On January 4, 2011, President Obama signed into law the Food Safety Modernization Act ("FSMA"), which the U.S. Senate and House both passed in late 2010. The FSMA amends the existing Food, Drug and Cosmetics Act in numerous ways, but four changes stand out in particular:
(1) FDA must develop and employ science-based standards that govern the growing and harvesting of fruits and vegetables, and these standards must take into account both anthropogenic and "natural" risks to food safety,
(2) Food facilities must produce written assessments that identify risks to the food they handle, and specify prophylactic measures to minimum these identified risks,
(3) FDA must greatly step up its inspections of food facilities, both in the U.S. and abroad, and
(4) FDA will now possess enhanced recall authority, allowing the agency to force recalls of unsafe food if the producer of the food fails to do so voluntarily, and will be able to suspend registration of food facilities connected to unsafe food.Here is how Food and Drugs Commissioner Margaret Hamburg describes the new FSMA:
Each year, foodborne illness strikes 48 million Americans, hospitalizing a hundred thousand and killing thousands. I thank the President and members of Congress for recognizing that the burden that foodborne illness places on the American people is too great, and for taking this action.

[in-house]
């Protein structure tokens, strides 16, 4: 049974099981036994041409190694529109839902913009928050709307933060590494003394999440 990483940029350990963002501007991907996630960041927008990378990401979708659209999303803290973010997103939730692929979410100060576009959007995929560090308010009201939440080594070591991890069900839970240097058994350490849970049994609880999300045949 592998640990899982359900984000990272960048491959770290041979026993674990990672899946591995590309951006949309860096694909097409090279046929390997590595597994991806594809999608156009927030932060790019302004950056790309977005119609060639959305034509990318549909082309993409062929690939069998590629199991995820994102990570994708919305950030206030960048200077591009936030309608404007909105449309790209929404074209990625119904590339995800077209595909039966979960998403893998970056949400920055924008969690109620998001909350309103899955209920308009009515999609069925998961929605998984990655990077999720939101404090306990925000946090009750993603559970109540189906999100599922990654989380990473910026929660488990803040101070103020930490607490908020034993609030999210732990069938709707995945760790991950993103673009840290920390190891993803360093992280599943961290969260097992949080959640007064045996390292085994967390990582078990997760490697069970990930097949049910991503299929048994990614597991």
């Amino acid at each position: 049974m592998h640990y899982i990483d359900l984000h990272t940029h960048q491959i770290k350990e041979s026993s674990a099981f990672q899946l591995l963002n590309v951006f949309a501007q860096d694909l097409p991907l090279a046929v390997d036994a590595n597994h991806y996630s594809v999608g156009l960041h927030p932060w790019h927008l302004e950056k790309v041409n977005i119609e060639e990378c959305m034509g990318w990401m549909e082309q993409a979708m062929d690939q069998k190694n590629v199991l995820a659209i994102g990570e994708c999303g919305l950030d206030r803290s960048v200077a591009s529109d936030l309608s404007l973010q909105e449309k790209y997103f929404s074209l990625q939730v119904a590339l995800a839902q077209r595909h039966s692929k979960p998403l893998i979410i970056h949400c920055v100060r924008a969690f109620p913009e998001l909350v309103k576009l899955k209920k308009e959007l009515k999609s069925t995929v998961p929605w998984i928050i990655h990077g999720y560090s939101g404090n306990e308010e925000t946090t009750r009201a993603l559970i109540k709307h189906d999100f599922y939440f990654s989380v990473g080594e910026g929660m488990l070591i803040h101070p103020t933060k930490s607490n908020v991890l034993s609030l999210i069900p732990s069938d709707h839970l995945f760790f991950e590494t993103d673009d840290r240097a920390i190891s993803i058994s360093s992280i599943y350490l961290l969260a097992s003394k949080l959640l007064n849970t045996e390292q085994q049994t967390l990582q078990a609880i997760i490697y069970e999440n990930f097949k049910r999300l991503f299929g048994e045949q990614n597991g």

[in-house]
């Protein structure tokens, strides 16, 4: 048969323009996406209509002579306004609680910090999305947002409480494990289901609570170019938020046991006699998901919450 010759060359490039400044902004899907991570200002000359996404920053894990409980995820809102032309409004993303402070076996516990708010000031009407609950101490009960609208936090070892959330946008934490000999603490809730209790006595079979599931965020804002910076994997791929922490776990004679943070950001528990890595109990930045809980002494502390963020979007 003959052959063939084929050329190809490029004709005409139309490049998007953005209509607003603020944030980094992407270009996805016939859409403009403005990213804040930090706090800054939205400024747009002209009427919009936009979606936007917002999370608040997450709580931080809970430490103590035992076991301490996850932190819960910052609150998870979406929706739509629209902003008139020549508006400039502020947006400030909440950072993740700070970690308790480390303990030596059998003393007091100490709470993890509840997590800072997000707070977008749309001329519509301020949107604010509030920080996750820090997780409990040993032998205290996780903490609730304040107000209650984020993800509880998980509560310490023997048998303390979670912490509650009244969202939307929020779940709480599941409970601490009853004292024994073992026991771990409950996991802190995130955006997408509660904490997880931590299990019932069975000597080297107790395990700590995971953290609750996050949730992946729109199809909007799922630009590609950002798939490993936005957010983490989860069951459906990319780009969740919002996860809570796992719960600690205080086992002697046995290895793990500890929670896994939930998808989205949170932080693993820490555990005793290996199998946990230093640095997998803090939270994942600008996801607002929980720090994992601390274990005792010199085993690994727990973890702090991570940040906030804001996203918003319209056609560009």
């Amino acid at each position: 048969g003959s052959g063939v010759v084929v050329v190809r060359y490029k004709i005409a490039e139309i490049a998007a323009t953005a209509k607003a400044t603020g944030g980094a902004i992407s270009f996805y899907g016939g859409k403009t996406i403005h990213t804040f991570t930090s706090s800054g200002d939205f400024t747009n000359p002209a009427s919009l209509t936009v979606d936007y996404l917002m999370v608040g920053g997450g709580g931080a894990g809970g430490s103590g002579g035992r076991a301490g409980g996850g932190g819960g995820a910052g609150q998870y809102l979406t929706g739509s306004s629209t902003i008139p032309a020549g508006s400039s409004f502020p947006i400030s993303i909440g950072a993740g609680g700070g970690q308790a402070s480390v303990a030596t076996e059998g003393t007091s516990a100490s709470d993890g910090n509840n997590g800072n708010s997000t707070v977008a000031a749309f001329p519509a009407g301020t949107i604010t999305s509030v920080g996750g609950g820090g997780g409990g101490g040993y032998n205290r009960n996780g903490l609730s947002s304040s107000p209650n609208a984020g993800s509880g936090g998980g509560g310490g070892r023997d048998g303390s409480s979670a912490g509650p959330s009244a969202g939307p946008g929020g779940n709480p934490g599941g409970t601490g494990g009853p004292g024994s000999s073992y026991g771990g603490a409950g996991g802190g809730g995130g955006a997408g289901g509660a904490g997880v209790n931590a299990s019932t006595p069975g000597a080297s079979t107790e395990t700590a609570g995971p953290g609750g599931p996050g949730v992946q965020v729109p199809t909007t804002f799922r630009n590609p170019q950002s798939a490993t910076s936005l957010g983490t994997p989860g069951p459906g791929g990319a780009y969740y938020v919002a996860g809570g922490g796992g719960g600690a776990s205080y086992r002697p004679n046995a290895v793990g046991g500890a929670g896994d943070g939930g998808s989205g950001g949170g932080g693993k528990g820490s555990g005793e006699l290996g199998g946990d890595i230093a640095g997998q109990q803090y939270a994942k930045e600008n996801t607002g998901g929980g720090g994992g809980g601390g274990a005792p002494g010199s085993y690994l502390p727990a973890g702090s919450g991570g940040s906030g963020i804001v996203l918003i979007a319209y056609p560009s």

The historic legislation the President will sign tomorrow directs the Food and Drug Administration, working with a wide range of public and private partners, to build a new system of food safety oversight – one focused on applying, more comprehensively than ever, the best available science and good common sense to prevent the problems that can make people sick...
This law represents a sea change for food safety in America, bringing a new focus on prevention, and I expect that in the coming years it will have a dramatic and positive effect on the safety of the food supply.Two of the greatest challenges faced by the FDA in implementing the FSMA will be time and money. To meet the aggressive schedule of inspections and other actions mandated by the FSMA, the agency will have to hire many new employees with expensive scientific credentials. The new Republican-dominated House may balk at supplying any new funds in the new era of austerity they have announced.
However, food safety is a very popular political issue, and woe betide the future electoral prospects of any politician seen to be advocating less of it.